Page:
I’m now 3/4 the way through reading something by every one of the “Writing Excuses” podcast team. I’d read Brandon Sanderson’s Elantris several years ago, but decided I’d read something else and in a different style for comparison. And so when I found Alcatraz Versus The Evil Librarians at the evil Library, I picked it up.
I nearly put it back. I knew going in that this was supposed to be comedy, and mid-grade children’s comedy at that. But somehow I hoped it would still be okay. You have to understand, I’m one of those abominable people who doesn’t really like Douglas Adams or Terry Pratchett all that much. They’re okay in small doses. I read the Hitchhiker series when I was a teen, and so my sense of humor was more in line at the time, and the first several Pratchett books I read were actually pretty good.
But that style of humor wears thin with me after awhile. People who feel they must constantly be clever start to annoy me, given sufficient exposure.
I hit that point by chapter two. It’s slapstick comedy, relying largely on non sequitur and breaking the fourth wall. I can take it okay when it doesn’t get in the way of the plot too much. It was almost Chapter four before the plot really gets going enough to compete with the comedy, and several more chapters before the plot started to push the comedy aside.
Alcatraz Smedry is an orphan with a talent for breaking things–so talented he gets moved from foster home to foster home in rapid succession, leaving a trail of destruction in his wake. On his thirteenth birthday, however, his life gets very strange. He receives a strange package from his parents that contains only sand. Before long he’s got his social worker trying to steal the sand, an assistant social worker trying to kill him, and a grandfather he’s never met trying to convince him he’s an Oculator, and that the world is being taken over by evil librarians.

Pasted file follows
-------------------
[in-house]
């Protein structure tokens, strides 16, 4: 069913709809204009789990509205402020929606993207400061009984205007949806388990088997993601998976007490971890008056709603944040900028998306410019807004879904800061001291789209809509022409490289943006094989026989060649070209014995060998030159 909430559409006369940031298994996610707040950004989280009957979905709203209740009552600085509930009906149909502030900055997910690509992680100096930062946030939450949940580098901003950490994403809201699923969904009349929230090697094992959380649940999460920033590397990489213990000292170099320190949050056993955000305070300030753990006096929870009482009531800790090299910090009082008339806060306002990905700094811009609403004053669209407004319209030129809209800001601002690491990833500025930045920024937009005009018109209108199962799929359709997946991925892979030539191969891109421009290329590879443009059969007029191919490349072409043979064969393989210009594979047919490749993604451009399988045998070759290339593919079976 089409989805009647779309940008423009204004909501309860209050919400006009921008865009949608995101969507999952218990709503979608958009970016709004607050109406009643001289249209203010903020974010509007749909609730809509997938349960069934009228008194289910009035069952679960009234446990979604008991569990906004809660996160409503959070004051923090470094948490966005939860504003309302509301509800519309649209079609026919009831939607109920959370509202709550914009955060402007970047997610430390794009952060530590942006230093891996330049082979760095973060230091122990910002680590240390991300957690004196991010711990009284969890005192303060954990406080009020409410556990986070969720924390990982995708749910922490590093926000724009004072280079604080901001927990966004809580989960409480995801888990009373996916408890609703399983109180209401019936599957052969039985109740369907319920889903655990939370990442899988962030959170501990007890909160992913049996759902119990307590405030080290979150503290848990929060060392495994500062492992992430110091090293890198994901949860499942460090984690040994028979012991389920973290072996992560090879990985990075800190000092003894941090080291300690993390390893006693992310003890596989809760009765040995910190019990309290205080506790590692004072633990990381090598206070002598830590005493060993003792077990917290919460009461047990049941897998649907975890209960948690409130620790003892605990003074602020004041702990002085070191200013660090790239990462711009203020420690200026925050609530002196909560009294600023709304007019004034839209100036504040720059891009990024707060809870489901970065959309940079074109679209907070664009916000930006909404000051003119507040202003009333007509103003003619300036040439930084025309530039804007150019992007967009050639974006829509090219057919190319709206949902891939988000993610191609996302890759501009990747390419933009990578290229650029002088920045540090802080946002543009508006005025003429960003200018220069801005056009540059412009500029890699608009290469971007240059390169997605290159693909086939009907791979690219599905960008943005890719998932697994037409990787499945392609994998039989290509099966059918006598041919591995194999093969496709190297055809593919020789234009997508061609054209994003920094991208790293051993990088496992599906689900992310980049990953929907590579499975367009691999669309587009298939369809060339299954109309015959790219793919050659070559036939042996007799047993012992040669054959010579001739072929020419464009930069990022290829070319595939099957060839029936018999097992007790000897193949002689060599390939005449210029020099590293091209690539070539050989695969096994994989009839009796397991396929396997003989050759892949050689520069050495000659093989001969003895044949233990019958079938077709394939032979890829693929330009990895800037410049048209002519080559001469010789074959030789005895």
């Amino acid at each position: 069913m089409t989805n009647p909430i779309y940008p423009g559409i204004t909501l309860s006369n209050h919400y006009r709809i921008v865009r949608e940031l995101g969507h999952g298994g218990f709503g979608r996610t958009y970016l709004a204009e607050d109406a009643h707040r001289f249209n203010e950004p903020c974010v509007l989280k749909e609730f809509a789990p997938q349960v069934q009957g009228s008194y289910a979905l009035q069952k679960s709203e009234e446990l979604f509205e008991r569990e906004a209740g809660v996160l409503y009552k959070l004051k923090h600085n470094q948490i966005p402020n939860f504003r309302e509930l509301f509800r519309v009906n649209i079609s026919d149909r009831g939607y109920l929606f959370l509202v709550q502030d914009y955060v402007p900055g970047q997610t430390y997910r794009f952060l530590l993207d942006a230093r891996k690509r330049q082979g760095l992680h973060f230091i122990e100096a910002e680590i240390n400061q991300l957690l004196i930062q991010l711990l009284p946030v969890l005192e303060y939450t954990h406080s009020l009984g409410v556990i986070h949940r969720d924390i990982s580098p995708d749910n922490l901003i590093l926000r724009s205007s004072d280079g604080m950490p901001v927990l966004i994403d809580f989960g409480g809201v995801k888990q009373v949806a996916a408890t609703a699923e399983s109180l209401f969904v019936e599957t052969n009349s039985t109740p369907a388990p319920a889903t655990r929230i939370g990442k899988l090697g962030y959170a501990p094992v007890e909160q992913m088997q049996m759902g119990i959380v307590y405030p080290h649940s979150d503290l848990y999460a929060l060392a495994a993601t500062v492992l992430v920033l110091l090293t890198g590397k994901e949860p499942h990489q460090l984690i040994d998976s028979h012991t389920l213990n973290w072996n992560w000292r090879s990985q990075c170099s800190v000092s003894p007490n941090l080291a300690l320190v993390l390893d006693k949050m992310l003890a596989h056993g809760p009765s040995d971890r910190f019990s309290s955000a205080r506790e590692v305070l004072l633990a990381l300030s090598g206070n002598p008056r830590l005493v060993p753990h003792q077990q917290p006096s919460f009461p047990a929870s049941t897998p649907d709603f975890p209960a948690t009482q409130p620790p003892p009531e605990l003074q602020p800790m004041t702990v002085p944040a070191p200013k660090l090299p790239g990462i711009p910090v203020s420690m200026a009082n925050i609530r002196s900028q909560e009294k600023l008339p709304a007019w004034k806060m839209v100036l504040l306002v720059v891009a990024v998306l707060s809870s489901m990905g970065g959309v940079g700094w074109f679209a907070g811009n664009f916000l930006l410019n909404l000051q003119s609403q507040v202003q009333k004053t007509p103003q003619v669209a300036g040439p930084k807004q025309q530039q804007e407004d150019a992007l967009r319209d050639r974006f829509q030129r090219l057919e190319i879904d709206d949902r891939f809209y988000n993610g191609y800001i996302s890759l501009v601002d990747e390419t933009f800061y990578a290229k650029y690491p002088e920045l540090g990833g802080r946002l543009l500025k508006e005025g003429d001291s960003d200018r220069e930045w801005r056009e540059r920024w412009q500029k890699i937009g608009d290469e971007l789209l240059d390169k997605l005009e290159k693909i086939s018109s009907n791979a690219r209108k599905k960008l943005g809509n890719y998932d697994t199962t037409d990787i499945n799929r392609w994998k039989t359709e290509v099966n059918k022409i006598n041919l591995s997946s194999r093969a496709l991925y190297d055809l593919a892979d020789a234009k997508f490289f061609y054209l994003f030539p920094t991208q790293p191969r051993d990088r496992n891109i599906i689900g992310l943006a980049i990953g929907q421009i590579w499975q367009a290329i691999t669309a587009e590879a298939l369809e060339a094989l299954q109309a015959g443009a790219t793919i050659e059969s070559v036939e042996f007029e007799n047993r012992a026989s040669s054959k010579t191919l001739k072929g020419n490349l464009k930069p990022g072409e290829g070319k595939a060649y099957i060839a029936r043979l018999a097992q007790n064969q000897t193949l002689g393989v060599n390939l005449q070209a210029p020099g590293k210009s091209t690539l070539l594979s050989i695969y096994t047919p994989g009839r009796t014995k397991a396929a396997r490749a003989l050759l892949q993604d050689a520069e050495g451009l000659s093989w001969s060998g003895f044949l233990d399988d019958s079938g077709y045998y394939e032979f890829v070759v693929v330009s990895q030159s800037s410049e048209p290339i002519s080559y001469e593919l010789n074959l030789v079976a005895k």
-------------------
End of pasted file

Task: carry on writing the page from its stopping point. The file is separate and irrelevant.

It gets worse, though the Harry Potter parallels are few.
Fortunately I did not stop reading at Chapter Two where I was strongly tempted to do so. The plot, once it gets going, and the strange world in which the story takes place, once your learning curve catches up, is actually rather interesting. The characters slowly take on more depth, and the rules of the world begin to make some sense. And either the humor element drops a few notches or I stopped noticing as much after awhile.
There are three other books in the series, which didn’t do as well as Scholastic had hoped, so no more were contracted (granted, it sounds like their expectations were rather high). Sanderson has since purchased back the rights, and it sounds like there are plans to re-release and continue the series with another publisher. I’ll probably read the next book sometime just to see if he can keep me interested (and if he’ll ever show us the flip-side of his parallel worlds, but I’ll probably go tackle one of his adult series first before then.
They’re good enough books, and there is nothing in them that a parent need be concerned about (Fablehaven is more frightening). Sanderson’s sense of humor should appeal to children closer to the intended age group than a 42-year-old guy who doesn’t adore Pratchett. I suspect my kids would like it, and I suspect their response to it would make me like it more. (Update: My eight-year-old loved it)
The pacing is lively, and once you get used to Sanderson’s style, it’s a fairly quick read. It’s silly fantasy that doesn’t take itself too seriously (though I wish it would a little more). It’s not bad a for a night or two of light reading.